Patidars and Marathas

  • Harish Damodaran


There is in Gujarat a dairy conglomerate belonging to some 2.5 million farmers. Like any other business undertaking, it operates on strictly commercial principles. With an annual turn-over of Rs 4,000 crore, the Gujarat Cooperative Milk Marketing Federation Limited (GCMMF), along with its affiliated district unions, is India’s largest food company and owns one of its most adored consumer brands: Amul.l But its way of doing business and servicing shareholders does not conform to the regular schoolboy rules of companies. To start with, its shareholders are not based in Mumbai or Delhi, let alone Geneva or New York. Most of them live in Gujarat’s hinterlands, owning one or two, sometimes more, milch animals. Secondly, they are not bothered about the value of their shares; since these are not traded in the first place, the issue of capital appreciation or booking losses does not arise. For them, earnings per share, dividend yields, and price-earning ratios are of no consequence. What matters is how much money the company is able to pay for every litre of milk that it procures from them. The company’s job is not to maximize the return on capital invested by its shareholders (which is only incidental), but to maximize the return on the raw material they supply to its dairies. And that is in turn a function of how efficiently the milk is processed and marketed.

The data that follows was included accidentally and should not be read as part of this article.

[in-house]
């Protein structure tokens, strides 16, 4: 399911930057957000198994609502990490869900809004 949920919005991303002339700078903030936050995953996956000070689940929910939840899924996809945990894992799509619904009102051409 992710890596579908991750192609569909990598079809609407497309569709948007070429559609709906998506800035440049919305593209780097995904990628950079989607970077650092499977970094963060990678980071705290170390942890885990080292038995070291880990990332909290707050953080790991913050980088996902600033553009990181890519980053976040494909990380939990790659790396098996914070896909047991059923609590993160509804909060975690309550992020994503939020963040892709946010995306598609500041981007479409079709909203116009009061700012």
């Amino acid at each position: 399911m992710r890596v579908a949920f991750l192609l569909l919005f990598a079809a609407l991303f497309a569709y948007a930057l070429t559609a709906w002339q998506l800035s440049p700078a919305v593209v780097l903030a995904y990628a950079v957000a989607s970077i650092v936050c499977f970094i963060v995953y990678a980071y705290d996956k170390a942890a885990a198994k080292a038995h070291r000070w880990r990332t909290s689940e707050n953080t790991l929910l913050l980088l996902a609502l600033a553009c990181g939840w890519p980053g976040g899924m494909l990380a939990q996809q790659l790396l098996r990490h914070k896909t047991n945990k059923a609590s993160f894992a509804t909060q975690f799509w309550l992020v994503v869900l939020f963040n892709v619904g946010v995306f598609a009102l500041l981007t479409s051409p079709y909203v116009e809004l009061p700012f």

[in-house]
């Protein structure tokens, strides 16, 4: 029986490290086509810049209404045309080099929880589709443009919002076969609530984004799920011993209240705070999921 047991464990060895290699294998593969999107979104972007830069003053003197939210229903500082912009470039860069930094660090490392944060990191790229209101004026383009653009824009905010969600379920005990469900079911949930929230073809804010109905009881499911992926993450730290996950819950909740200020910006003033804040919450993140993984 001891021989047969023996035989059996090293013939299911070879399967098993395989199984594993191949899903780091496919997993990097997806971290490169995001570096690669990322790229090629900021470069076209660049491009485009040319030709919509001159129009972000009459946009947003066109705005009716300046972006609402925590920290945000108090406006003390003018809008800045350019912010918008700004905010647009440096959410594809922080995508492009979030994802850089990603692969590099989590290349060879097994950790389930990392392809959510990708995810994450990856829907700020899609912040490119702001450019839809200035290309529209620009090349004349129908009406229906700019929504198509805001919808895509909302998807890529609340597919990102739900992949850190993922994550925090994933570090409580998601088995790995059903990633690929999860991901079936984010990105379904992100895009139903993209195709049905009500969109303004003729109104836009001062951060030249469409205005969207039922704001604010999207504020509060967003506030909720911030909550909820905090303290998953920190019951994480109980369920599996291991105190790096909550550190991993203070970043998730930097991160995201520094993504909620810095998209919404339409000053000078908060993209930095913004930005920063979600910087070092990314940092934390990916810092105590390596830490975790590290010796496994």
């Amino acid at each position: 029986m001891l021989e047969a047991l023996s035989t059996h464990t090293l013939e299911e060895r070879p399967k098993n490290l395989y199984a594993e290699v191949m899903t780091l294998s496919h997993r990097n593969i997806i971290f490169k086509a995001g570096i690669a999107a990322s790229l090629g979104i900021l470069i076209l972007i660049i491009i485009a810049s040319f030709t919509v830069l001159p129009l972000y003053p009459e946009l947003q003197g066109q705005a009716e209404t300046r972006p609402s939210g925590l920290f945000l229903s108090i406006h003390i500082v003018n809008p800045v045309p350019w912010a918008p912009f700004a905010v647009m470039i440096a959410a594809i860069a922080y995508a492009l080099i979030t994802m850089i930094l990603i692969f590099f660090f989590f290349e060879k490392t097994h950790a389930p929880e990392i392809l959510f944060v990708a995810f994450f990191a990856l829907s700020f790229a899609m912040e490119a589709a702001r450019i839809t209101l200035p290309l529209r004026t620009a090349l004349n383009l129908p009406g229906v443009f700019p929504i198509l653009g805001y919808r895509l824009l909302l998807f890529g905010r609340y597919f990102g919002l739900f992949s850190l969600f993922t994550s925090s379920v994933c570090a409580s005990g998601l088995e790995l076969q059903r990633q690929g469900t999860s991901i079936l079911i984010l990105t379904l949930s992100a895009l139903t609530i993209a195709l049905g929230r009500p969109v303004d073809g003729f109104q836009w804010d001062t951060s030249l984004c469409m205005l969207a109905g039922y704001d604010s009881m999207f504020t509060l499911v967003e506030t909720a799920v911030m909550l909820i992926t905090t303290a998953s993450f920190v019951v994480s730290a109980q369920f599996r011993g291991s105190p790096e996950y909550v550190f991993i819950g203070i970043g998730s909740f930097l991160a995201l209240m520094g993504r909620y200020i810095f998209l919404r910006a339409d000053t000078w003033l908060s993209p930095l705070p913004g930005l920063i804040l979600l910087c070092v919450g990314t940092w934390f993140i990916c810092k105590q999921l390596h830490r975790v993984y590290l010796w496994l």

Sugar Mill Sugar Factory Uttar Pradesh Linear Alkyl Benzene Private Limited Company 
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© Harish Damodaran 2008

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  • Harish Damodaran

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